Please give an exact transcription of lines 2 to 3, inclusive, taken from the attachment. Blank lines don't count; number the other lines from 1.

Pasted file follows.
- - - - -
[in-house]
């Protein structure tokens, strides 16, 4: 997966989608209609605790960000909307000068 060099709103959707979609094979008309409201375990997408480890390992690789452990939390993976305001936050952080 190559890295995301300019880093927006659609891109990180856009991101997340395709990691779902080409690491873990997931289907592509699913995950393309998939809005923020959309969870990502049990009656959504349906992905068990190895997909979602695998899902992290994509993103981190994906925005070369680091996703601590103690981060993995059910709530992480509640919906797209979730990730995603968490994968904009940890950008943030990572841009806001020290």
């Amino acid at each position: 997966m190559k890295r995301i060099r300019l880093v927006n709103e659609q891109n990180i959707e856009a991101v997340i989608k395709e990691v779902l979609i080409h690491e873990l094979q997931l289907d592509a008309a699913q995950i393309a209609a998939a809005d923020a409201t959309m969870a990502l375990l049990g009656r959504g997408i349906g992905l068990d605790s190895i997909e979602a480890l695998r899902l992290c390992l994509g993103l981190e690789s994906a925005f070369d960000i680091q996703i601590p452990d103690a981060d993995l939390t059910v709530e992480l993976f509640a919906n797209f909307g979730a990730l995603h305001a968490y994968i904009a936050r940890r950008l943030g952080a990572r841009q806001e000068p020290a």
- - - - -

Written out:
């Protein structure tokens, strides 16, 4: 997966989608209609605790960000909307000068 060099709103959707979609094979008309409201375990997408480890390992690789452990939390993976305001936050952080 190559890295995301300019880093927006659609891109990180856009991101997340395709990691779902080409690491873990997931289907592509699913995950393309998939809005923020959309969870990502049990009656959504349906992905068990190895997909979602695998899902992290994509993103981190994906925005070369680091996703601590103690981060993995059910709530992480509640919906797209979730990730995603968490994968904009940890950008943030990572841009806001020290």
């Amino acid at each position: 997966m190559k890295r995301i060099r300019l880093v927006n709103e659609q891109n990180i959707e856009a991101v997340i989608k395709e990691v779902l979609i080409h690491e873990l094979q997931l289907d592509a008309a699913q995950i393309a209609a998939a809005d923020a409201t959309m969870a990502l375990l049990g009656r959504g997408i349906g992905l068990d605790s190895i997909e979602a480890l695998r899902l992290c390992l994509g993103l981190e690789s994906a925005f070369d960000i680091q996703i601590p452990d103690a981060d993995l939390t059910v709530e992480l993976f509640a919906n797209f909307g979730a990730l995603h305001a968490y994968i904009a936050r940890r950008l943030g952080a990572r841009q806001e000068p020290a």